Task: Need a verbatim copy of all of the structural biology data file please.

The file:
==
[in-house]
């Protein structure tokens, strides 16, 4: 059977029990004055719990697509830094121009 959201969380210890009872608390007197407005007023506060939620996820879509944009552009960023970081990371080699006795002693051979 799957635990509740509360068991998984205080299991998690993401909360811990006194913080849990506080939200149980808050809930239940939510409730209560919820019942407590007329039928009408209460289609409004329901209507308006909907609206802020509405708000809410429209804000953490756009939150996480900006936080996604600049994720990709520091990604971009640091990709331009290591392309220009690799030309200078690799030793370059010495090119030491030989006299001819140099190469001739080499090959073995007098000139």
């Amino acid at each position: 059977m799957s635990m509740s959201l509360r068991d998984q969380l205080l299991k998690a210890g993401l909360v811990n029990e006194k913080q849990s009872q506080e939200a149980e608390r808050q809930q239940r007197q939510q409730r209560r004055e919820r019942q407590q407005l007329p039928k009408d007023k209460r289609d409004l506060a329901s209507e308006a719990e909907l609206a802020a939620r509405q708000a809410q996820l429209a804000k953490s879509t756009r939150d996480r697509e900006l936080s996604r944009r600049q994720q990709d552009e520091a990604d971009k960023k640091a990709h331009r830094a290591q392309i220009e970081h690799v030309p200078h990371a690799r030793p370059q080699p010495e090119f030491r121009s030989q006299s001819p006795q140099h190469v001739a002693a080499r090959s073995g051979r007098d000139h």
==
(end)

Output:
[in-house]
């Protein structure tokens, strides 16, 4: 059977029990004055719990697509830094121009 959201969380210890009872608390007197407005007023506060939620996820879509944009552009960023970081990371080699006795002693051979 799957635990509740509360068991998984205080299991998690993401909360811990006194913080849990506080939200149980808050809930239940939510409730209560919820019942407590007329039928009408209460289609409004329901209507308006909907609206802020509405708000809410429209804000953490756009939150996480900006936080996604600049994720990709520091990604971009640091990709331009290591392309220009690799030309200078690799030793370059010495090119030491030989006299001819140099190469001739080499090959073995007098000139």
């Amino acid at each position: 059977m799957s635990m509740s959201l509360r068991d998984q969380l205080l299991k998690a210890g993401l909360v811990n029990e006194k913080q849990s009872q506080e939200a149980e608390r808050q809930q239940r007197q939510q409730r209560r004055e919820r019942q407590q407005l007329p039928k009408d007023k209460r289609d409004l506060a329901s209507e308006a719990e909907l609206a802020a939620r509405q708000a809410q996820l429209a804000k953490s879509t756009r939150d996480r697509e900006l936080s996604r944009r600049q994720q990709d552009e520091a990604d971009k960023k640091a990709h331009r830094a290591q392309i220009e970081h690799v030309p200078h990371a690799r030793p370059q080699p010495e090119f030491r121009s030989q006299s001819p006795q140099h190469v001739a002693a080499r090959s073995g051979r007098d000139h």